digital_nation pros and cons
On Feb 2 an excellent documentary debuted on PBS. “digital_nation – life on the virtual frontier” explores what being human means in a world consumed by technology – and how that may impact our future.
If you missed the original broadcast, no problem – all ninety minutes are on the website, neatly divided into segments. The website is excellent – it features video statements from Patrick Stewart, Henry Louis Gates, Jamie Lee Curtis, and scores of others.
The first part of the film talks about multitasking, distraction, short attention spans, and other cognitive effects of our technology obsession. Brain researchers are featured. To me the results of their work seem inconclusive and contradictory. As I write this, I am multitasking – going back and forth between the video and a blog post editing screen.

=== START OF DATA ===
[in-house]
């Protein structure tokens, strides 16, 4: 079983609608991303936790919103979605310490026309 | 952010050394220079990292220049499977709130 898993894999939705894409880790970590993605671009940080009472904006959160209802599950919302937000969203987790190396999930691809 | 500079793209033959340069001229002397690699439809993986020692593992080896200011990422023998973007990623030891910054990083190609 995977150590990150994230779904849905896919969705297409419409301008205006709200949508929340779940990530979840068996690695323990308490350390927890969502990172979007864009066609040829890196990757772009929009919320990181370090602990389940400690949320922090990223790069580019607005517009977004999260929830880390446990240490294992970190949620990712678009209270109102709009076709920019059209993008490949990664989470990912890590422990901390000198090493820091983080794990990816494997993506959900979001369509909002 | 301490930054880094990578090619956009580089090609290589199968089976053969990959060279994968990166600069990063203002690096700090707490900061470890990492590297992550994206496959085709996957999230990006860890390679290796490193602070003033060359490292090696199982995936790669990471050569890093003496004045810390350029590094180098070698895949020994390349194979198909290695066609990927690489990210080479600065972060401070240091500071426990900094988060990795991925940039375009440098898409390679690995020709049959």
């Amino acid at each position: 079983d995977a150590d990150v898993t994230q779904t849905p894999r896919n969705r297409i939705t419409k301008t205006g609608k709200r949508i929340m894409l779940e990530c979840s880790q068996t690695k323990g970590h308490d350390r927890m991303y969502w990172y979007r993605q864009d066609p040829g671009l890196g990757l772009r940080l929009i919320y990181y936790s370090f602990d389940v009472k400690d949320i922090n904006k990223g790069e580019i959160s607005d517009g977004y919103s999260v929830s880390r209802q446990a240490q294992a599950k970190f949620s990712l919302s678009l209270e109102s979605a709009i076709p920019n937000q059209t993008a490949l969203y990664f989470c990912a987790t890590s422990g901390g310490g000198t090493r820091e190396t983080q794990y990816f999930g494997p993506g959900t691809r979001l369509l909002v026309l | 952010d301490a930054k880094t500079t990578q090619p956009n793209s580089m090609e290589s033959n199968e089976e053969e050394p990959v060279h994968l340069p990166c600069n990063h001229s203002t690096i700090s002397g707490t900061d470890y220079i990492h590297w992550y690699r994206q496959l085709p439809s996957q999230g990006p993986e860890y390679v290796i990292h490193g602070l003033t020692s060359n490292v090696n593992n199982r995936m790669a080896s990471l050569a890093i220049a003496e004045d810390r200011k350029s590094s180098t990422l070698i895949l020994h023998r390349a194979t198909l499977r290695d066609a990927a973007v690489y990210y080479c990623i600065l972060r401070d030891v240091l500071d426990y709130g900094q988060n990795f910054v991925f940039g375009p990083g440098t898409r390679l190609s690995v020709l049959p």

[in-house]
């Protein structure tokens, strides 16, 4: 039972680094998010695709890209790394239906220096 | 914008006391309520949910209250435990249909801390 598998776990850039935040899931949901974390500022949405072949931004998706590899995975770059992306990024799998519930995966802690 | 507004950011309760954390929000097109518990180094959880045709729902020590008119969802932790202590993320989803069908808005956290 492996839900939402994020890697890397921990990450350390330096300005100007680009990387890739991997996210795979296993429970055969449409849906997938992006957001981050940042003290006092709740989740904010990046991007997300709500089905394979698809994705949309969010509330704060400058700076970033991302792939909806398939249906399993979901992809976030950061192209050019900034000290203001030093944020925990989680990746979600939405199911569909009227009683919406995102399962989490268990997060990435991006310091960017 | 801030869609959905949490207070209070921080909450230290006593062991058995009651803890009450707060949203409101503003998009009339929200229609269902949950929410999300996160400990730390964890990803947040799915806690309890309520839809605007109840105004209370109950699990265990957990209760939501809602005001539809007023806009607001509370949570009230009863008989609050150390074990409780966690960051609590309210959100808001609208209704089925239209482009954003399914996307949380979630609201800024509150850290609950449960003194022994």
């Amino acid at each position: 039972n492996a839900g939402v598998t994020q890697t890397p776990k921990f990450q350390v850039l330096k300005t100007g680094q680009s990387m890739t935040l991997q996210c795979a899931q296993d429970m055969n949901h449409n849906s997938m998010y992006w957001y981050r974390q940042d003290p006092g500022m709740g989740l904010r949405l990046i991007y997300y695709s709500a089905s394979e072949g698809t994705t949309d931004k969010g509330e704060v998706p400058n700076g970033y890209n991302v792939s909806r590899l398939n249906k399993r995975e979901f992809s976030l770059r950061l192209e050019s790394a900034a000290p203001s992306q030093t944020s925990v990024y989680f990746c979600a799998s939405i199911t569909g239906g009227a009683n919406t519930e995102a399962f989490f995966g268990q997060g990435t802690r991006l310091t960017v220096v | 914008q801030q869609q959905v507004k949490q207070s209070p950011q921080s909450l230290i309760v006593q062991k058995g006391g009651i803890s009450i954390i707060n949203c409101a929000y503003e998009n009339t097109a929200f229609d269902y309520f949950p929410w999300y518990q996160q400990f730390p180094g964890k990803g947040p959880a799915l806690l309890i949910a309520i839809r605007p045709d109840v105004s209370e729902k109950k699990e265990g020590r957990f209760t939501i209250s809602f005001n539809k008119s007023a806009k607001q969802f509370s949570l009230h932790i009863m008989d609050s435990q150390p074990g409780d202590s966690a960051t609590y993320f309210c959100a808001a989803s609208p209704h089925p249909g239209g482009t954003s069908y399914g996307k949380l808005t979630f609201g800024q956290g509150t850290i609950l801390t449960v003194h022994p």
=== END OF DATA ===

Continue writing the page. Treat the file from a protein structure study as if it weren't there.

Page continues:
Using the Internet has changed from something one does to the way one lives
The next topic is the effect of compulsive gaming and other technology obsessions on our health. Concerns like eye strain, hearing problems, and obesity appear to be on the rise.
On the subject of teaching with technology, one person questioned whether reading skills are worsening. [what’s so new about students using Cliffs Notes instead reading?] Another expert saw gaming as a vehicle for engagement in problem solving
The film then moved on to discuss the pros and cons of multiplayer games and virtual worlds. Businesses are beginning to use virtual worlds as meeting spaces. In this way and others, technology allows more and more people to work at home.
If it looks real and it feels real, the brain tells us it’s real.
One of the last segments dealt with controversial aspects of military use of technology, including unmanned drones and a pre-recruiting center where teens play war games.
Overall, I enjoyed the documentary, but the topic was too broad. There was simply too much to cover in a balanced way. For my tastes, too much of the information in the documentary was anecdotal and too little based on scientific research.
I was particularly disappointed by with Sherry Turkle’s observations. They struck me as pure opinion, but many people will take them as hard fact.
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